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Author Topic: Would a single mass have gravity?  (Read 5519 times)

Offline DoctorBeaver

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Would a single mass have gravity?
« on: 12/02/2008 15:16:40 »
If, in the entire universe, there was only 1 object - say, a planet - would it still have gravity outside of itself?

All the internal particles would feel each other's gravity, but would it still have an external gravitational field if there were no other object for it to act upon?

If gravity is a distortion of spacetime then, surely, that distortion would still be present regardless the absence of any other object. If, however, gravity is a force mediated by gravitons, would those gravitons still be radiating out from the mass or would there need to be another mass to entice them to come out to play?.

I've read quite a lot of literature that refers to gravitons, but what I don't understand (because I've never come across it) is how/why gravitons are supposed to be produced. Are they an intrinsic function of mass or only produced as the result of an interaction between masses? In the case of electrons, a photon is produced when 2 electrons interact; the electron does not send out photons willy-nilly. Are gravitons supposed to be the same?

And this leads to a supplementary question - what actually causes a particle to release a gauge boson? Does 1 particle "know" there's another particle nearby and send out a boson? If so, does that imply a deeper, more fundamental, force at work that triggers the release of the boson?


 

Offline lightarrow

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Would a single mass have gravity?
« Reply #1 on: 12/02/2008 19:08:45 »
If, in the entire universe, there was only 1 object - say, a planet - would it still have gravity outside of itself?

All the internal particles would feel each other's gravity, but would it still have an external gravitational field if there were no other object for it to act upon?

If gravity is a distortion of spacetime then, surely, that distortion would still be present regardless the absence of any other object. If, however, gravity is a force mediated by gravitons, would those gravitons still be radiating out from the mass or would there need to be another mass to entice them to come out to play?.

I've read quite a lot of literature that refers to gravitons, but what I don't understand (because I've never come across it) is how/why gravitons are supposed to be produced. Are they an intrinsic function of mass or only produced as the result of an interaction between masses? In the case of electrons, a photon is produced when 2 electrons interact; the electron does not send out photons willy-nilly. Are gravitons supposed to be the same?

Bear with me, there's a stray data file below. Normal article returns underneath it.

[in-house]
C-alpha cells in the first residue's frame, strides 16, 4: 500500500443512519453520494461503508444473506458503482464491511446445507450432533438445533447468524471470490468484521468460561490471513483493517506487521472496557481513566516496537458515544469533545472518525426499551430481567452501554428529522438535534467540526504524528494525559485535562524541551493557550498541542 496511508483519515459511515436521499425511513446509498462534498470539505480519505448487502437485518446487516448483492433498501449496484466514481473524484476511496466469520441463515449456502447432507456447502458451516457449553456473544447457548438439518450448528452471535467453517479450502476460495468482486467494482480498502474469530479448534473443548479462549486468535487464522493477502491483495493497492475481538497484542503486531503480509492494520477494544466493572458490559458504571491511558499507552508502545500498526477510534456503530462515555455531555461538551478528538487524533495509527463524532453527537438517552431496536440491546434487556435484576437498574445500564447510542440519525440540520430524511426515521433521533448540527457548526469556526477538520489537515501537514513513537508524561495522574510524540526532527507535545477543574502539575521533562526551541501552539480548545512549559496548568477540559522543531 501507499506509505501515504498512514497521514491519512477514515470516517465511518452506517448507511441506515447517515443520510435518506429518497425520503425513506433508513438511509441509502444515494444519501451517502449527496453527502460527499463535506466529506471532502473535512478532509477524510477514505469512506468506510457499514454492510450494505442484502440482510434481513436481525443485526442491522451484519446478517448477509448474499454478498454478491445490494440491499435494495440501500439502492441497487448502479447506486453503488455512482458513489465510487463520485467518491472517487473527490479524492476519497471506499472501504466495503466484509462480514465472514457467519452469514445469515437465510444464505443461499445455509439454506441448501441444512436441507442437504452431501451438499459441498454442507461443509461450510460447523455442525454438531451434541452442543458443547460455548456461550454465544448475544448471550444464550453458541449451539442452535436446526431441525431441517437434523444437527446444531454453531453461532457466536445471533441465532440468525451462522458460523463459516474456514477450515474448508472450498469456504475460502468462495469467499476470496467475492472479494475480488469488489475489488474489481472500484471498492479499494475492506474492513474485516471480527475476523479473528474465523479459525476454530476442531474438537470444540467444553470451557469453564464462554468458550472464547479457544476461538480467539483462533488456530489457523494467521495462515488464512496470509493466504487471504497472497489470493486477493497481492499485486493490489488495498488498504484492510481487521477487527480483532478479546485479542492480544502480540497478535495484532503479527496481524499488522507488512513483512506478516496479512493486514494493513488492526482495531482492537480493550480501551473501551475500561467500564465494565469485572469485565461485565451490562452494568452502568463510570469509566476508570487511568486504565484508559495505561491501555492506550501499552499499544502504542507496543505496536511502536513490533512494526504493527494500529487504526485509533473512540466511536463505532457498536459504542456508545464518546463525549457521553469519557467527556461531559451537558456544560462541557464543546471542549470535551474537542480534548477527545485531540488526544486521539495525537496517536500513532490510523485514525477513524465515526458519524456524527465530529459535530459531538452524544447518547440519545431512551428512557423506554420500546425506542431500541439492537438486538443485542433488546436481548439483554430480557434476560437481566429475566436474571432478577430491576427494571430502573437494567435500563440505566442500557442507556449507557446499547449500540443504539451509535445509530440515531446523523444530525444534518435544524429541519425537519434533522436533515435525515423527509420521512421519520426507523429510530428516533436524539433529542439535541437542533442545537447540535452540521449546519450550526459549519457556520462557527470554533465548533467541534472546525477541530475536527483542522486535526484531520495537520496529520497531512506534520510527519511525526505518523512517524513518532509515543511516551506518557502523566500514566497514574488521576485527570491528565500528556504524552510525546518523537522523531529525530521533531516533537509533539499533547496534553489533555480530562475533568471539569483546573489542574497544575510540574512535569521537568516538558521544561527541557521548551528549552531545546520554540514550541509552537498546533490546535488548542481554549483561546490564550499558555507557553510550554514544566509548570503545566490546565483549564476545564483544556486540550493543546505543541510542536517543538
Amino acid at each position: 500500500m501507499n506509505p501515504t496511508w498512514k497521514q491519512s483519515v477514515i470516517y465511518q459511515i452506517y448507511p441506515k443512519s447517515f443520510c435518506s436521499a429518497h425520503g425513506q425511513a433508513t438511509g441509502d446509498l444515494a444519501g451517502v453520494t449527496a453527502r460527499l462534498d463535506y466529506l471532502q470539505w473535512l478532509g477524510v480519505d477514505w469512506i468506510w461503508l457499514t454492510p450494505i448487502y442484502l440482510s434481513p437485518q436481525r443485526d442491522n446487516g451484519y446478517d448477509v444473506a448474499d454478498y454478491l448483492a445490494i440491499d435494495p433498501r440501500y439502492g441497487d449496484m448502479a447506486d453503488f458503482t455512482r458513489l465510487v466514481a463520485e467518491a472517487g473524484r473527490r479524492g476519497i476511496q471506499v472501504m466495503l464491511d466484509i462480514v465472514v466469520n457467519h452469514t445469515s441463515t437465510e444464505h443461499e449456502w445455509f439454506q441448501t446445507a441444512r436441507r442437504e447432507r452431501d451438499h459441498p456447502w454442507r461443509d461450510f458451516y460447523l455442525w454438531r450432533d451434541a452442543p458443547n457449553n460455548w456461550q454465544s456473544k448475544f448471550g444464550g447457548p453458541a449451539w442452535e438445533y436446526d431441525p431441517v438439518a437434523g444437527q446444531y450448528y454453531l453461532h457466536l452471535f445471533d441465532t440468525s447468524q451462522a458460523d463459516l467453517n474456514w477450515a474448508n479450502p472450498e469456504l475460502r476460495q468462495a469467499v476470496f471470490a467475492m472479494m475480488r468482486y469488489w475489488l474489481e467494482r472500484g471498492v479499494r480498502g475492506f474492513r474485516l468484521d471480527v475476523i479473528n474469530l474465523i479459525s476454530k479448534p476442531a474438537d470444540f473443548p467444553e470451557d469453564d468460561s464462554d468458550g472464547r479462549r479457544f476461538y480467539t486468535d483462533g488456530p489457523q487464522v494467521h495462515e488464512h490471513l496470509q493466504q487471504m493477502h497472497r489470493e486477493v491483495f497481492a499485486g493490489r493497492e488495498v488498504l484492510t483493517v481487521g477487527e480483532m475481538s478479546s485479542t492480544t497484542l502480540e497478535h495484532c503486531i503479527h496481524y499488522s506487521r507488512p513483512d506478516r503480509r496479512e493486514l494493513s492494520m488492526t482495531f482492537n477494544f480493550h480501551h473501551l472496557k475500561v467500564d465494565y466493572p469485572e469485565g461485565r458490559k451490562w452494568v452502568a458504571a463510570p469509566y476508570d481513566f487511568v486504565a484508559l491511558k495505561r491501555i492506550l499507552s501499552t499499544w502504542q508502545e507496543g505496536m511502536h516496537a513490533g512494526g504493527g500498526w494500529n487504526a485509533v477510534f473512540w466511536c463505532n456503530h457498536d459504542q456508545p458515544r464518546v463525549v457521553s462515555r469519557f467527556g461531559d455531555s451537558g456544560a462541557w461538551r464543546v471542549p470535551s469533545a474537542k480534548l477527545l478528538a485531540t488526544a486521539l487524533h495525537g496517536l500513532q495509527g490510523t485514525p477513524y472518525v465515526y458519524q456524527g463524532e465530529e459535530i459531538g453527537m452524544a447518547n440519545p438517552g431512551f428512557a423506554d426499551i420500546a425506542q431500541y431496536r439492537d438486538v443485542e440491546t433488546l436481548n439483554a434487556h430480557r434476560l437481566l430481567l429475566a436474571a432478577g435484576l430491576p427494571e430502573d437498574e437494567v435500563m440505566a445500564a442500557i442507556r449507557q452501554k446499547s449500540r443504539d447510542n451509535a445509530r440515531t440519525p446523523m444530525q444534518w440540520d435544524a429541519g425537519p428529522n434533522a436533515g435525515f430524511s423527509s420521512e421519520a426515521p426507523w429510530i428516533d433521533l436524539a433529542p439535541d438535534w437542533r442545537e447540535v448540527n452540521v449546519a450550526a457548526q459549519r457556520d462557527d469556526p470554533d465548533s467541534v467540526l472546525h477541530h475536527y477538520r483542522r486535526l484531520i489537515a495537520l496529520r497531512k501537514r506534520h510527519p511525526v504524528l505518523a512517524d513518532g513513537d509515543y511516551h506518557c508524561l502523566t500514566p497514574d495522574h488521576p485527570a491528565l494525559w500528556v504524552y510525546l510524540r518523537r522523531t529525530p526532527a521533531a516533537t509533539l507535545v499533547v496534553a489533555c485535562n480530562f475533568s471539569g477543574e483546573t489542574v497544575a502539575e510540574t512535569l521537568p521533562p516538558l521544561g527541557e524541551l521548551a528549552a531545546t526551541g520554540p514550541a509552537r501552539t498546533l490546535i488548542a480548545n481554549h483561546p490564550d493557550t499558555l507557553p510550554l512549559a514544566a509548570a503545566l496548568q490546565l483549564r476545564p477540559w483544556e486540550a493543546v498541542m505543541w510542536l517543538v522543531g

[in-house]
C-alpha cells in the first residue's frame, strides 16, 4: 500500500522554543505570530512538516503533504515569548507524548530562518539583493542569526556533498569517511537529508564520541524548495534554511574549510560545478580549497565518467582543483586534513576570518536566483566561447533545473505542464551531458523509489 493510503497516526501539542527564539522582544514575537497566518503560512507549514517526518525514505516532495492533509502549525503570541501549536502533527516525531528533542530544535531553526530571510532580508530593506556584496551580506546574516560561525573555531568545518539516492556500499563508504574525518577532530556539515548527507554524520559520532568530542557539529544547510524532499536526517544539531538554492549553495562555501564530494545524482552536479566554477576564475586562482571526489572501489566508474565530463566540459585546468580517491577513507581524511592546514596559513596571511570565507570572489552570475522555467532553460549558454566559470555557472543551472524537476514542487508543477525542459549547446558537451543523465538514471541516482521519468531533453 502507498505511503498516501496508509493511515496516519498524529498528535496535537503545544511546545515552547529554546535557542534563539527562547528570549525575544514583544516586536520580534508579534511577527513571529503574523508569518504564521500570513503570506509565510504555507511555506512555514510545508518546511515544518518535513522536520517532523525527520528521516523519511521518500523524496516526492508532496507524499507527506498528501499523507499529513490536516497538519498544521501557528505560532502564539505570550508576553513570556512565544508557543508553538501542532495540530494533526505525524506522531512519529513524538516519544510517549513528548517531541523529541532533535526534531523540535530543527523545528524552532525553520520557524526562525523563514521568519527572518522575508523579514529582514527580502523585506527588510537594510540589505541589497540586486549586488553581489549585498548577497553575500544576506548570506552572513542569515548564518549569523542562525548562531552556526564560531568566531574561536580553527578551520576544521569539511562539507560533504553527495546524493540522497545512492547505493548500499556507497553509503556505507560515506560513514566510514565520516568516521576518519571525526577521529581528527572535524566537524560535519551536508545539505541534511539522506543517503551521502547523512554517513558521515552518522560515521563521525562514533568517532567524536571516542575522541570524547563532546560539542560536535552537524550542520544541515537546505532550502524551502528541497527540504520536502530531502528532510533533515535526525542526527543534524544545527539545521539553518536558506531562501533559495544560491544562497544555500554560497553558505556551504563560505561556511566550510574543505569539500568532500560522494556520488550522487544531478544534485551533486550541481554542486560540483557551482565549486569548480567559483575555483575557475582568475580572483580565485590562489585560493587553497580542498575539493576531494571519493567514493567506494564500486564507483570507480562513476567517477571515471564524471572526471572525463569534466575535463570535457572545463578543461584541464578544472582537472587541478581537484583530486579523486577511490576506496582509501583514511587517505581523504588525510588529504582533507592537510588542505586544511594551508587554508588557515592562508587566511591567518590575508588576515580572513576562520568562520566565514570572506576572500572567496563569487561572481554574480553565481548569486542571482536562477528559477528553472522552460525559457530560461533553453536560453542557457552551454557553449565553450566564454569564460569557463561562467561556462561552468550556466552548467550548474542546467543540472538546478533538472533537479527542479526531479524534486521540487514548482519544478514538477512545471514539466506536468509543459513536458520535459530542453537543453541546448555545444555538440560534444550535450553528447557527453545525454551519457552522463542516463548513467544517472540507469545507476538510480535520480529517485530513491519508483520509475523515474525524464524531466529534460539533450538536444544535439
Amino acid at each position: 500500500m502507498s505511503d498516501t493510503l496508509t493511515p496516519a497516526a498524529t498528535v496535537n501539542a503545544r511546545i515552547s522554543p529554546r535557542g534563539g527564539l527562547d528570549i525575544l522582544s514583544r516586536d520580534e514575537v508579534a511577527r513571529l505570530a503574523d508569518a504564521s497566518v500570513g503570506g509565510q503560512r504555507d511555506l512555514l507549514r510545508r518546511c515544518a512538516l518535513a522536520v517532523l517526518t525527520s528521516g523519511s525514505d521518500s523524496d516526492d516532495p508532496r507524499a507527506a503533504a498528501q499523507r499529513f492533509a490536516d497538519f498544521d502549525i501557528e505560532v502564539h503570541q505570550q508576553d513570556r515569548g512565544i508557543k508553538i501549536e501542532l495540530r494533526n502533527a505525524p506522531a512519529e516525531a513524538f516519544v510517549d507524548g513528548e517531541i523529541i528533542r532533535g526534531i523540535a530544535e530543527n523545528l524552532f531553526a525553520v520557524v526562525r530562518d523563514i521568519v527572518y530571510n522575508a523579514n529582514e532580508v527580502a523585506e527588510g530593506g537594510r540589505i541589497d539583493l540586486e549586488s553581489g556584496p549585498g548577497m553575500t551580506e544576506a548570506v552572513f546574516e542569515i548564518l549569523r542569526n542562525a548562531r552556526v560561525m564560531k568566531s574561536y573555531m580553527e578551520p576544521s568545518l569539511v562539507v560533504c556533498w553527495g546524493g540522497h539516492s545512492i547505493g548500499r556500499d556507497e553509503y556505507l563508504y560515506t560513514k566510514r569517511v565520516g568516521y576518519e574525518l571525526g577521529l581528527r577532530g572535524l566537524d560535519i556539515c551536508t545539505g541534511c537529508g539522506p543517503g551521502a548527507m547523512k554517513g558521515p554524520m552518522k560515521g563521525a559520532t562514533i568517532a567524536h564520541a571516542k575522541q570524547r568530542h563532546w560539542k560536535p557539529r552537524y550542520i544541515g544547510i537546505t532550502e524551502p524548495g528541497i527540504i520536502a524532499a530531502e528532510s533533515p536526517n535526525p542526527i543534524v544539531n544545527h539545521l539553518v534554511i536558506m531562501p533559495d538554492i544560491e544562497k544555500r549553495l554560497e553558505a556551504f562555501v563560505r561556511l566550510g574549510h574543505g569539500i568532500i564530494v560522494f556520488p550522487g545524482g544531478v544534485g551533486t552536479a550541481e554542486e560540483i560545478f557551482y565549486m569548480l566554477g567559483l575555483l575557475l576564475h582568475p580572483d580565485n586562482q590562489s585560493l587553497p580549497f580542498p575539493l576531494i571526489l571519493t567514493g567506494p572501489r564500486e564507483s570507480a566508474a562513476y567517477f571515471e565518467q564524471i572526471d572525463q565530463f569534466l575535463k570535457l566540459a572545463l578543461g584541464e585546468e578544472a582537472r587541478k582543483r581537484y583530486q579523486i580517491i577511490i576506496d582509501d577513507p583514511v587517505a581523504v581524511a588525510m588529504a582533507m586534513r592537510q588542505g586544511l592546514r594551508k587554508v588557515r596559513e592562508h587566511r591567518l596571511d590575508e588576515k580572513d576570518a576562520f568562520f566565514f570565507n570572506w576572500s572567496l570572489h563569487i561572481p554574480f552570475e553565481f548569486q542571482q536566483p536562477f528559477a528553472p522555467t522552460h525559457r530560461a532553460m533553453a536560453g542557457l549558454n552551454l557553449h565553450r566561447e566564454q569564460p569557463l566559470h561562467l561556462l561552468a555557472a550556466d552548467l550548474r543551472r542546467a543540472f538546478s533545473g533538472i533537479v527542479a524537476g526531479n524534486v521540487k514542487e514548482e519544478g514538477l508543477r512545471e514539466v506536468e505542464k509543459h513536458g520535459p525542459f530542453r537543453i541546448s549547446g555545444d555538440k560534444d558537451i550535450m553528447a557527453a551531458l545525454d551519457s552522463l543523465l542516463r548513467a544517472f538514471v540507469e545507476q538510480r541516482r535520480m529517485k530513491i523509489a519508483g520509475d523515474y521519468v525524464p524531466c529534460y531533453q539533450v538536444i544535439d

And this leads to a supplementary question - what actually causes a particle to release a gauge boson? Does 1 particle "know" there's another particle nearby and send out a boson? If so, does that imply a deeper, more fundamental, force at work that triggers the release of the boson?

From gravitons ahead I've lost you...
 

Offline Soul Surfer

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Would a single mass have gravity?
« Reply #2 on: 12/02/2008 19:27:30 »
The normal visualisation is that of the electron (or another charged particle)an electron consists of a point mass and electric charge which consists of a fog consisting of undefined number of photon pairs continually apperaring out of the quantum mechanical vacuum and vanishing back into it within the uncertainty limits.  As two electrons approach each other some of the photons interact and behave like an exchange of energy which represents the force between the electrons as they interact. This could be one photon or a million  the end result will be precisely the same.  As a result of these photons an electron has a sort of jittery motion like Brownian motion and this can be measured.

Gravity and gravitons will be exactly the same sort of thing.  so particles don't need to "know" anything the fog of virtual gravitons and photons that are always there just interact to produce the force
 

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Would a single mass have gravity?
« Reply #3 on: 12/02/2008 19:35:47 »
I would have thought the issues regarding the exchange of gauge bosons are not really any different in principle from the dual slit experiment - in both cases, you have an apparent future event predetermined by events that in classical theory could not be known at the time the initial actions that lead to that event commence.
 

Offline DoctorBeaver

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Would a single mass have gravity?
« Reply #4 on: 12/02/2008 22:21:12 »
Ah, so it is all down to virtual particles. I was going to ask about those but dismissed them. I thought that as virtual particles appear & disappear everywhere then if they were responsible we would get EM & gravity everywhere too. That isn't the case, so I reasoned that virtual particles couldn't be the answer.

So how do they get around the "appearing everywhere but not causing EM or gravity everywhere" question? Is there some fundamental difference between virtual photons in the "fog" around electrons and those that appear elsewhere?

Also, is it the same for all gauge bosons? Or would W & Z bosons, having mass, behave differently?
 

Offline Soul Surfer

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Would a single mass have gravity?
« Reply #5 on: 13/02/2008 22:58:28 »
The virtual photons around the electron etc are excited by the presence of the electron and are in a way more real than the potential of virtual photons that exist in a vacuum with nothing in it
 

Offline DoctorBeaver

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« Reply #6 on: 14/02/2008 07:45:10 »
The virtual photons around the electron etc are excited by the presence of the electron and are in a way more real than the potential of virtual photons that exist in a vacuum with nothing in it

A bit like paparazzi around Kate Moss  :D

OK, that's making sense to me. But, surely, that would be a very short range force - like the weak or strong force. How would EM - or gravity - have an effect over much larger distances?
 

Offline Soul Surfer

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« Reply #7 on: 14/02/2008 09:57:10 »
remember photons have zero mass and in theory there is no lower limit to the energy a low frequency photon can possess  the "size" of a photon is elated to its wavelength and long wave radio in the UK uses 200Khz waves that are almost a mile long!  The frequency of photons involved in an interaction is also approximately related to the duration of that interaction and this may be seconds for longer range electromagnetic experiments in a lab.

That is the real problem with gravity because assuming that gravitons have the same relationship between frequency and energy as electromagnetic quanta  h.nu  most gravitational interactions take days or years to complete their cycles this means that the individual energy of the gravitons involved in most gravitational interactions that we are aware of is almost indescribably tiny and the wavelength extremely long.
 

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Would a single mass have gravity?